Breaching the front door with the 12-gauge Remington 870. ( and Chris at the Movies YouTube Channel)

Federal M201-Z 37mm Riot Guns to blow out a couple of windows. This last is inaccurate. The SAS did use the M201-Z, but it only fires tear gas or baton rounds. The windows actually explode. But it looks cool, especially the delivery.

Photo of SAS troopers hanging from a helicopter in Who Dares Wins.
SAS guys hanging from a chopper blow out the windows with Federal M201Z Riot Guns before making a very dynamic entry (Chris at the Movies YouTube Channel)

The troopers do use Schermuly training grenades to clear the building, as did the SAS at the time. Turns out they worked marvelously as stun grenades.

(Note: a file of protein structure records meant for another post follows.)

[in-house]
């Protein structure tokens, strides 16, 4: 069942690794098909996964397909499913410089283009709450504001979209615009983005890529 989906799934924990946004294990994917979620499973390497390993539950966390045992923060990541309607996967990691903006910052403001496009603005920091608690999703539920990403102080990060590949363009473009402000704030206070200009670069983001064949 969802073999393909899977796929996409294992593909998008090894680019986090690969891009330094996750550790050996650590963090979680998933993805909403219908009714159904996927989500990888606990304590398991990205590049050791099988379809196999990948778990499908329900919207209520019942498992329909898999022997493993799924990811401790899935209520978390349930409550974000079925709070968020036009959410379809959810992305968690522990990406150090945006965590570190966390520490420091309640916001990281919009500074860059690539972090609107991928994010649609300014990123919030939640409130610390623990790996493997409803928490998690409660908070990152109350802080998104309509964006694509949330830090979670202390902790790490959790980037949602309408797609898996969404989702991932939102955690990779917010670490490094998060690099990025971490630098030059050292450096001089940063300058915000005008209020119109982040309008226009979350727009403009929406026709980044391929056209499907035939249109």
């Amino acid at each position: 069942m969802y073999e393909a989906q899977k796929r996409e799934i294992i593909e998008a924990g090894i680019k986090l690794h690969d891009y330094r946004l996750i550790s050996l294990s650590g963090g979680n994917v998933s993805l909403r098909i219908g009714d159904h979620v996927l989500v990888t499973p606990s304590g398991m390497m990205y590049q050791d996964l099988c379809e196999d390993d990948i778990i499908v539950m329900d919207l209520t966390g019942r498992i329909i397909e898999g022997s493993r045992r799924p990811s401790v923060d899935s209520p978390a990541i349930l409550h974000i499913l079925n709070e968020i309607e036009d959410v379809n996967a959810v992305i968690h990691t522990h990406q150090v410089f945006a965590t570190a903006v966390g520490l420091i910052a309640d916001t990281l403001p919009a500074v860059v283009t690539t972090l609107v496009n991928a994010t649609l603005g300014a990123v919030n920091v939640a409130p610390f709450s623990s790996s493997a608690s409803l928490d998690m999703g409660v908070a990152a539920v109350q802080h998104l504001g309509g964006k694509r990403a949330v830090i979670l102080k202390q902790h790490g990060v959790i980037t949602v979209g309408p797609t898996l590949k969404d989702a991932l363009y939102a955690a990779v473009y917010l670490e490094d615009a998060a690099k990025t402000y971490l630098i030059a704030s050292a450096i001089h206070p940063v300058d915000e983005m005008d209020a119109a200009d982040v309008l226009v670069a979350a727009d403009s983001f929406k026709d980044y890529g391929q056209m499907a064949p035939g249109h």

Photo of troopers clearing a building from Who Dares Wins.
Clearing the building with Schermuly training grenades, which the SAS of the time used as stun grenades (

The terrorists carry 9mm Beretta PM12S submachine guns and Ingram MAC 10 machine pistols. A couple of the latter sport Sionics two-stage suppressors. A couple of the terrorists carry suppressed FEG Tokagypt Type 58 pistols, a Hungarian export version of the venerable Tokarev TT-33. And Helga rocks a Smith & Wesson Model 10 snubbie in .38 Special.

A photo of Skellen clearing out terrorist in Who Dares Wins.
Of course, Skellen gets in on clearing out the terrorists with his Ingram MAC 10. (

Other Coolness

Who Dares Wins shows some interesting SAS training scenes, apparently filmed at Hereford. We see the troopers simulating urban combat firing on the range, a train car assault, and a shoot house with Skellen playing the hostage. I don’t know whether those shooters were actors or real SAS guys. I think it’s probably a mix, depending on whether you can see their faces.